Maybe you got a smart pet and decided you had to go vegan. Maybe you’re cutting back on eating beef to lighten your environmental footprint. Whatever the reason, when you reduce meat in your diet, getting enough plant-based protein becomes important.
Why? Every meal should include protein since it contributes to satiety (AKA prevents overeating), provides energy, and helps maintain and build muscle (especially if you’re a gym junkie).
The good news: Our food supply is now filled with plant-based protein sources. Hemp and chia seeds weren’t sitting on grocery store shelves five years ago; neither were high-quality vegan protein powders. We can now meet our needs without burgers or wings.
How to do that in the healthiest way possible? Here’s everything you need to know about plant-based protein.
The Myth of the Complete Protein
First of all, it’s important to know that it’s a (very widespread) myth that you need to eat beans and rice together on one plate to form complete proteins (which contain all essential amino acids), like those found in meat.
Frances Moore Lappe proposed the theory of “protein complementing” in her book, “Diet For a Small Planet,” published in the 1970s. In later editions, she corrected the mistake to reflect the prevailing scientific position: As long as you are eating enough calories of varied plant-based food, you’ll get all the essential amino acids and meet your daily protein requirements. In other words, yes, rice and beans are complementary, but you don’t have to mix them together during the same meal in order to benefit from the protein each offers on its own.
Plus, most Americans are eating more protein than they need, so it is rare to be deficient (although it’s much easier without meat).
Whole Food Plant-Based Protein Sources
If you’re eating lots of different vegetables, fruits and whole grains, you may already be getting more protein than you realize. Most veggies—from broccoli to spinach to potatoes—contain at least a few grams. But the following whole foods contain some of the highest amounts of plant-based protein.
Ancient grains such as quinoa, farro, and amaranth provide 8-9 grams of protein per cup (cooked) and are filled with fiber, vitamins, minerals and antioxidants.
RELATED: A Modern Guide to Ancient Grains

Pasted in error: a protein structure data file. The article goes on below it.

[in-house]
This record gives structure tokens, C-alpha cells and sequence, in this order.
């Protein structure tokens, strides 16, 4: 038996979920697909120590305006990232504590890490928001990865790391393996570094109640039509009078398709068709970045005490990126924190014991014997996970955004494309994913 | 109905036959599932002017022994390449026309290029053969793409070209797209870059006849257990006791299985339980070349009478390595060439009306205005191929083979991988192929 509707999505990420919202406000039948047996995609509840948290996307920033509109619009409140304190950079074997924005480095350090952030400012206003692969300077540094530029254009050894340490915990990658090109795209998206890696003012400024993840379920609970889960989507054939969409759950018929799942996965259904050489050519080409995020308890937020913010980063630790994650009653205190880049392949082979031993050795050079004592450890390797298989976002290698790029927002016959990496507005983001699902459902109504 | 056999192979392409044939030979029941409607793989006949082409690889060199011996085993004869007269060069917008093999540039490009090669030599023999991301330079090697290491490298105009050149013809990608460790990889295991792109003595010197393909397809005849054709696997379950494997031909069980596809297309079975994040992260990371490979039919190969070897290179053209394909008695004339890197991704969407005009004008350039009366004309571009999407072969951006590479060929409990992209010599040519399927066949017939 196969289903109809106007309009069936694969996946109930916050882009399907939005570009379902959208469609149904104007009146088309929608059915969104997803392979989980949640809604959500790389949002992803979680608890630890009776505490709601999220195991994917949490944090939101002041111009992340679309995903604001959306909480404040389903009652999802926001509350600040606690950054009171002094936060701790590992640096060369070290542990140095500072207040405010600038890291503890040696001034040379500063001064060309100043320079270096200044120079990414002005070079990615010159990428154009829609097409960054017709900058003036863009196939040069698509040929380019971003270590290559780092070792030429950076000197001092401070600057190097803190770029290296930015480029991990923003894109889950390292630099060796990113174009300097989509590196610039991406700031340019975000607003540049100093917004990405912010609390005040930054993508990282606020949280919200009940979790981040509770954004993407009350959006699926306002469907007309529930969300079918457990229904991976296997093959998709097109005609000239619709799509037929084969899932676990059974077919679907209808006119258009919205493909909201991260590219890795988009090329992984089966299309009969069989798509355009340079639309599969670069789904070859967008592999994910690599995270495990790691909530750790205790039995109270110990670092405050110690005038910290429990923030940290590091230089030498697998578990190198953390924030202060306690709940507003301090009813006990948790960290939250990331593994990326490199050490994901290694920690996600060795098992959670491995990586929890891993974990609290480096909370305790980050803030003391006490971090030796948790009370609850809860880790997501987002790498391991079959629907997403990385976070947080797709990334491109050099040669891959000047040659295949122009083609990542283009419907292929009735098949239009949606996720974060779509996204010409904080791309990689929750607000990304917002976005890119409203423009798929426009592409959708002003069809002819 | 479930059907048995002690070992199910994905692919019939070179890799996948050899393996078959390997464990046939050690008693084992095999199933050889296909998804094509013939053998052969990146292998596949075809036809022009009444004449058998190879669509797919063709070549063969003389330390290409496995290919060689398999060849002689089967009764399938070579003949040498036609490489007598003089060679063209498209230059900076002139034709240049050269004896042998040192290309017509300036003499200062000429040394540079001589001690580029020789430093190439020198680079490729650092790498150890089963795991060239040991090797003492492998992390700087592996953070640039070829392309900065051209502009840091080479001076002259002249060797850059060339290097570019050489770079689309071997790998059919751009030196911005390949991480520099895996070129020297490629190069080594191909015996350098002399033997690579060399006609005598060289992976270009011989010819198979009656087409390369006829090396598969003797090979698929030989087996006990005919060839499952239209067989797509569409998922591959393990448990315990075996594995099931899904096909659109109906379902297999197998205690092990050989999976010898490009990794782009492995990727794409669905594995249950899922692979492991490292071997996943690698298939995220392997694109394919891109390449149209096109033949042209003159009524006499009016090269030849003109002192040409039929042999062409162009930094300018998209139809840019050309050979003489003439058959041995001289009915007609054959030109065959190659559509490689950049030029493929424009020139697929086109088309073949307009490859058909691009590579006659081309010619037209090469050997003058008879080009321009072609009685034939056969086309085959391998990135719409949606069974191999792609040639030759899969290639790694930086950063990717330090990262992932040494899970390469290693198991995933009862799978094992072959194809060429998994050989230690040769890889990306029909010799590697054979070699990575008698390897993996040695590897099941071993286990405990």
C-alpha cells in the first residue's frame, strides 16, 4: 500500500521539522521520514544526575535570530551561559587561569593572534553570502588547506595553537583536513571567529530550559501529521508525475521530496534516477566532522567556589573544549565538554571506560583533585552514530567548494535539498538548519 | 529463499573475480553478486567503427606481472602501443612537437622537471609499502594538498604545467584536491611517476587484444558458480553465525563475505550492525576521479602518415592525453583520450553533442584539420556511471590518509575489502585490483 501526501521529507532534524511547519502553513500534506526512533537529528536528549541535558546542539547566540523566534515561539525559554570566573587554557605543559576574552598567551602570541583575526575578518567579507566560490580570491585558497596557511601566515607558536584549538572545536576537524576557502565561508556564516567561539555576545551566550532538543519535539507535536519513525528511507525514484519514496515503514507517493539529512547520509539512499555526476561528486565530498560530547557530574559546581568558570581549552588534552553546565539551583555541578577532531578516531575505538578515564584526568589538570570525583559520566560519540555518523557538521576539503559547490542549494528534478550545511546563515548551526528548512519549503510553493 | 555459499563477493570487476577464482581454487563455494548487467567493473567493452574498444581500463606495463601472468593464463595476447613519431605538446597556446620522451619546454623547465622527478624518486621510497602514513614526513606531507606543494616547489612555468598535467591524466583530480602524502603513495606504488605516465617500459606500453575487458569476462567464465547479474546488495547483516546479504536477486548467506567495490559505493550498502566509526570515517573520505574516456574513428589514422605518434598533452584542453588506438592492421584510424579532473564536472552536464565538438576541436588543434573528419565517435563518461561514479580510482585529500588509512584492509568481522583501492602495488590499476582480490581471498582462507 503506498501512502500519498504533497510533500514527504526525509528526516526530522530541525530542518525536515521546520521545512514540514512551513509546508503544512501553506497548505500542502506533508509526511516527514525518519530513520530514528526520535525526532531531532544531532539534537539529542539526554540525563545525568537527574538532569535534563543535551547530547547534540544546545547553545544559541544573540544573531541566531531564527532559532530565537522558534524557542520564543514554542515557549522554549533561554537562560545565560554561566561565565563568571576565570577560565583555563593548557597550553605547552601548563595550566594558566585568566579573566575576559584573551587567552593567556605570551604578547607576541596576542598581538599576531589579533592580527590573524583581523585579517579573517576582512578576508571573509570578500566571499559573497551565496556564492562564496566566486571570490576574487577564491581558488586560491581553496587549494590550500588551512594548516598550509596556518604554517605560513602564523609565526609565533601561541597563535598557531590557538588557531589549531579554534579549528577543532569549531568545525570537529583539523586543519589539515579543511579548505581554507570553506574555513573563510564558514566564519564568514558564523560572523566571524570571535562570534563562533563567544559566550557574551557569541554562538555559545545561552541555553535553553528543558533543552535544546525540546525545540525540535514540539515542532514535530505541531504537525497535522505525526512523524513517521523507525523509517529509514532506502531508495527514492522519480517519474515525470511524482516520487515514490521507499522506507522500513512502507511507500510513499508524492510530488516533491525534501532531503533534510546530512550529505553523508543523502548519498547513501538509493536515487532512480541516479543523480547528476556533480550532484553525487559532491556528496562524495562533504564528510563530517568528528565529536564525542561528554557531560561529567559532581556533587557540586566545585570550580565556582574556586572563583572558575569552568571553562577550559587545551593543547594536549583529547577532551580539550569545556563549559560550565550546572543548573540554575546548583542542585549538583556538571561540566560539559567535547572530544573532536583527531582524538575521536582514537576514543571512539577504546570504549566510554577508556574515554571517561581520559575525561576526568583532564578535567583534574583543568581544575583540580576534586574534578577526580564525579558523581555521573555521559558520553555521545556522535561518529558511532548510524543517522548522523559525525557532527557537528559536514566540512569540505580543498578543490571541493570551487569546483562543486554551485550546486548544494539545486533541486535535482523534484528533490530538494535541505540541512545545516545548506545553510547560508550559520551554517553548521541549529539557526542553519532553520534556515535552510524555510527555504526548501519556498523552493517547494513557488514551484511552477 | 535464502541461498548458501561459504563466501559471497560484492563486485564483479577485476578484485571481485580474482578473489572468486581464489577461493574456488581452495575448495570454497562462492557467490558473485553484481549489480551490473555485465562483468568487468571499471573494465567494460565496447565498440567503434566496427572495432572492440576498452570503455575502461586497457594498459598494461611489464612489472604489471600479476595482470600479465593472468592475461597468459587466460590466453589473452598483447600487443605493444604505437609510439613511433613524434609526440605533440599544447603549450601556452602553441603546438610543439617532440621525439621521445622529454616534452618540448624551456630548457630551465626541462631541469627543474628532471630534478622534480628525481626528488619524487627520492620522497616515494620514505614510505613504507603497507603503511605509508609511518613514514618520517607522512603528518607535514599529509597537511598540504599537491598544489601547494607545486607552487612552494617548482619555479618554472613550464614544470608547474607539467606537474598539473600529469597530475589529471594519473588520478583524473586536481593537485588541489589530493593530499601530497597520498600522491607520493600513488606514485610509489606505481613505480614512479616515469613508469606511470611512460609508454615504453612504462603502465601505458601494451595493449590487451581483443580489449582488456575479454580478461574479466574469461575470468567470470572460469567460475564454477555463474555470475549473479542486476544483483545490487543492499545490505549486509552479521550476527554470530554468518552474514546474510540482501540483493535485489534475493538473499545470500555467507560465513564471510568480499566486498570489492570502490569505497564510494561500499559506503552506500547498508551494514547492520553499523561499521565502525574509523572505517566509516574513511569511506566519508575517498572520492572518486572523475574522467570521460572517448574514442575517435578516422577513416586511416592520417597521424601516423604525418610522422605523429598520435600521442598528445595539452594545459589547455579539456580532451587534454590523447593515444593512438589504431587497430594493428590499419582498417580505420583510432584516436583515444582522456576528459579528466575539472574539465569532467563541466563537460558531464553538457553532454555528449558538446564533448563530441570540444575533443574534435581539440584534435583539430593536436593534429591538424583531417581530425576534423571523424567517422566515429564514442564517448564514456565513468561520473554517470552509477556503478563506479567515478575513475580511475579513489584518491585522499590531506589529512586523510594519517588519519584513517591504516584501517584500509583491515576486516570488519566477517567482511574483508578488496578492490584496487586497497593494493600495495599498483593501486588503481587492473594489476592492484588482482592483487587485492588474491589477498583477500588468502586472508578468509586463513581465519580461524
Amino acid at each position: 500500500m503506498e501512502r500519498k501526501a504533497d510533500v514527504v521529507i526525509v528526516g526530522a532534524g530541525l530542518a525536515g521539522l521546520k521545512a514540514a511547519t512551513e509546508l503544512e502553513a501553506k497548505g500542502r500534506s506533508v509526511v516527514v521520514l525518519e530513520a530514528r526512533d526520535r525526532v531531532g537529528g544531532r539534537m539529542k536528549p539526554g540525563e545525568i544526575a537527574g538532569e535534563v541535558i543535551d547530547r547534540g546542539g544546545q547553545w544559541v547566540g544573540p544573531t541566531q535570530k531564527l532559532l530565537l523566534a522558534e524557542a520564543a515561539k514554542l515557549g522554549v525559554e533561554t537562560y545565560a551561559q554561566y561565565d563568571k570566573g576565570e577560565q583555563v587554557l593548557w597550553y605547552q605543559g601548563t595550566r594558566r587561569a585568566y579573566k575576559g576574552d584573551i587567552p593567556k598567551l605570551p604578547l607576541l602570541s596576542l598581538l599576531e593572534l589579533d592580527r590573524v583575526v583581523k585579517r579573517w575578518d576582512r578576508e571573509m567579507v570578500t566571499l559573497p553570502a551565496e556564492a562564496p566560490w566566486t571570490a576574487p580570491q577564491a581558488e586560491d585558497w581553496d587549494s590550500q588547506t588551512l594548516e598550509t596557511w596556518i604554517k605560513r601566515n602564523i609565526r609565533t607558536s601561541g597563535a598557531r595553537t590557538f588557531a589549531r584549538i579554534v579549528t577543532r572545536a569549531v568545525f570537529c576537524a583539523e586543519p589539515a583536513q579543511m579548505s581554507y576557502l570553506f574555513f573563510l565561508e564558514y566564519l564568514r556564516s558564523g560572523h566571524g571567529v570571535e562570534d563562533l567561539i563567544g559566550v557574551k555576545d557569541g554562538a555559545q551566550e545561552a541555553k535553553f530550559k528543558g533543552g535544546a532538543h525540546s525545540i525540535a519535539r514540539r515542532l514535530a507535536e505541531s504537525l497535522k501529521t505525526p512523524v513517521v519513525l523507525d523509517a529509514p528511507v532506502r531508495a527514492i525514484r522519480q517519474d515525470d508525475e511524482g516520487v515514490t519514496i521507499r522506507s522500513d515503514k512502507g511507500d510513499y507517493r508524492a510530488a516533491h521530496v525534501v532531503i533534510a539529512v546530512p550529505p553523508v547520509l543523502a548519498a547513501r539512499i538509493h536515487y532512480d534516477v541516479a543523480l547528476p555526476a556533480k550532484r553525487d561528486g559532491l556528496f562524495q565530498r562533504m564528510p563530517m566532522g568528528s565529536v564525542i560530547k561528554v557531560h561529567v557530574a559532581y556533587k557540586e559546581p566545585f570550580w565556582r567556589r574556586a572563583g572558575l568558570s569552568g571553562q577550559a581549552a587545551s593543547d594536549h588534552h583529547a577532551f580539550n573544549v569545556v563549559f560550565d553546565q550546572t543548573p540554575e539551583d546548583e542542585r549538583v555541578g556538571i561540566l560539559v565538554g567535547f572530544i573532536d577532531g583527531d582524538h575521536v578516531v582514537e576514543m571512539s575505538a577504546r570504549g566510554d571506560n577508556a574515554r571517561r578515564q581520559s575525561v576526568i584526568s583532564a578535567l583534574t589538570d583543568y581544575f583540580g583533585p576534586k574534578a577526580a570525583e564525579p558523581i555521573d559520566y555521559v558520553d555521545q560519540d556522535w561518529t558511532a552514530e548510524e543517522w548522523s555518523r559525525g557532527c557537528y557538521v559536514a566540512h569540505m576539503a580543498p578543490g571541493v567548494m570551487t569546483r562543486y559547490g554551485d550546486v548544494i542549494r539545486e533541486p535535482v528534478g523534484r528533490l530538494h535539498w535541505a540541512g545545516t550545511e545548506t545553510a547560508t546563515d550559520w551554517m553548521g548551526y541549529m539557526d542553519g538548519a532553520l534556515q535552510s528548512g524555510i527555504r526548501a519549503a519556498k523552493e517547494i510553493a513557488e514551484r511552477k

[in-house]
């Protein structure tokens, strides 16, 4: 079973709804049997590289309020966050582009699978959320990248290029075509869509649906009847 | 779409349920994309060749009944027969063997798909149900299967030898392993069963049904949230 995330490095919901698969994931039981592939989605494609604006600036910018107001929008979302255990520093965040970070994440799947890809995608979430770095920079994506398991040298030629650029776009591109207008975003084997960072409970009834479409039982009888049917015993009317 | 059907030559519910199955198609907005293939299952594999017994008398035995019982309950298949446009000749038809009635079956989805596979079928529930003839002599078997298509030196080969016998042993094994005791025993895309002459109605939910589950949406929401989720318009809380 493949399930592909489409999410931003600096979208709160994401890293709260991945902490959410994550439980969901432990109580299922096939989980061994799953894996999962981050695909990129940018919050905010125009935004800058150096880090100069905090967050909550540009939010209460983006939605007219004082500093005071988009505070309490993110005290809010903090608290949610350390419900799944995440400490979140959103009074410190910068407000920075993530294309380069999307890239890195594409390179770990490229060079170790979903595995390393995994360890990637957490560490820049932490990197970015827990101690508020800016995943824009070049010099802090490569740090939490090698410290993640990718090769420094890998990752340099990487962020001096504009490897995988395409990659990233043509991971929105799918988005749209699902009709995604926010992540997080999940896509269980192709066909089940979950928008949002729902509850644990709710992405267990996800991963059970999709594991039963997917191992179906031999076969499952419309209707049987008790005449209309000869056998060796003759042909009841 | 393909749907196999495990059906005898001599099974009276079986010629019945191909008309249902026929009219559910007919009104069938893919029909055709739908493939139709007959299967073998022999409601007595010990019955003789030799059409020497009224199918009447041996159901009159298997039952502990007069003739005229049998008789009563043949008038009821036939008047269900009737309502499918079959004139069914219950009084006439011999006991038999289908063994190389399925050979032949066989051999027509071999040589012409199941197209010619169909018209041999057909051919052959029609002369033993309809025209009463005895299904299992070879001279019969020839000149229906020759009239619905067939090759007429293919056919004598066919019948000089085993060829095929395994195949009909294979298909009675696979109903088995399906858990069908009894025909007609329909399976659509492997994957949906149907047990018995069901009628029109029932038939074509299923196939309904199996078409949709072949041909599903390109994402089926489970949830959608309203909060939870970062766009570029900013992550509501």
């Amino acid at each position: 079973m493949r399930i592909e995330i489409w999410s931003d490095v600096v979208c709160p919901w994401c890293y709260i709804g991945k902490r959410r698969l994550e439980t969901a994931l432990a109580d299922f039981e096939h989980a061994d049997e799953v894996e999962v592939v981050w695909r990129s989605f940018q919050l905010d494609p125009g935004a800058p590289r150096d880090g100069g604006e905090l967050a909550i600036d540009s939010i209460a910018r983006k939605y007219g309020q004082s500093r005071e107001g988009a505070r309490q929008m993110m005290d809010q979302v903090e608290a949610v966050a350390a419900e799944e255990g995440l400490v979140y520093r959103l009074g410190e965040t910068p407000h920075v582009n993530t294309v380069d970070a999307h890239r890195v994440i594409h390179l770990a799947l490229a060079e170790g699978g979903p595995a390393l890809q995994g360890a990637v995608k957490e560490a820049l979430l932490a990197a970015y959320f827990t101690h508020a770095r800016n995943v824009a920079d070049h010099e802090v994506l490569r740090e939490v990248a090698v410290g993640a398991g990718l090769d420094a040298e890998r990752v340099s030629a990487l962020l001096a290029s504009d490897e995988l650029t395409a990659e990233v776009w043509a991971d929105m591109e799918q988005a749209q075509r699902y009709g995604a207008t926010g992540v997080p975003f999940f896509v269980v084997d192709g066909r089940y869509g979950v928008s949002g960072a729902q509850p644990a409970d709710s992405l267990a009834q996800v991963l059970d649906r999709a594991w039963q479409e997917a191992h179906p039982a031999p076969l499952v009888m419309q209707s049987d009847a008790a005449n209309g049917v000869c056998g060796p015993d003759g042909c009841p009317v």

Legumes such as lentils, black beans and chickpeas provide many of the same important nutrients, including antioxidants, and deliver even more protein, with about 15-18 grams per serving.
RELATED: A Nutritionist’s Guide to Lentils
Nuts such as almonds, walnuts and cashews are protein stars that also contain healthy fats. That includes the nut butters you love, such as almond and peanut. Just watch your serving sizes as calories can add up fast. Chia and hemp seeds are packed with protein (and many other beneficial nutrients) and can literally be sprinkled on anything—from avocado toast to zucchini noodles.
Plant-Based Meat Substitutes
In general, it’s best to stay away from faux meat, but not all options are awful.
When it comes to soy, avoid faux meats made with highly processed versions, such as soy concentrates and textured soy. And choose USDA-certified organic if you can, since soy is one of the most pesticide-soaked crops on the planet. All that being said, a block of organic tofu added to a stir fry instead of chicken is a great source of protein. Even better, try tempeh, which is a fermented version with probiotic benefits.
Seitan, on the other hand, is best avoided, since it’s basically concentrated wheat protein and is usually highly processed.
Finally, when it comes to veggie burgers, read labels carefully, since many are filled with processed soy and other potentially harmful additives. Look for products that list whole vegetables, beans and other recognizable foods as ingredients. Better yet, make your own.
Plant-Based Protein Powders
Finally, if you feel like you’re not getting enough protein, you can always boost your smoothie with a plant-based protein powder. This is a particularly helpful option if you love intense workouts and want to retain and build muscle shortly after a training session.
Skip soy protein since it tends to be super processed. Instead, reach for pea protein or hemp protein, which are both healthy, plant-based protein powder sources.
Here’s the key: Most companies make powders that blend a mix of plant-based protein sources, combining pea or hemp, for example, with sunflower, flax, chia or sacha inchi protein. These blends can be super healthy, but you have to pay close attention to the ingredients to make sure they’re not blending in preservatives, fillers and artificial flavors. (P.S. I’m partial to Life’s Abundance Plant Protein Powder, since I just happened to help develop the recipe.)
The bottom line: If you incorporate all (or even some) of these foods into your plant-based diet on a regular basis, chances are you’ll be getting plenty of protein.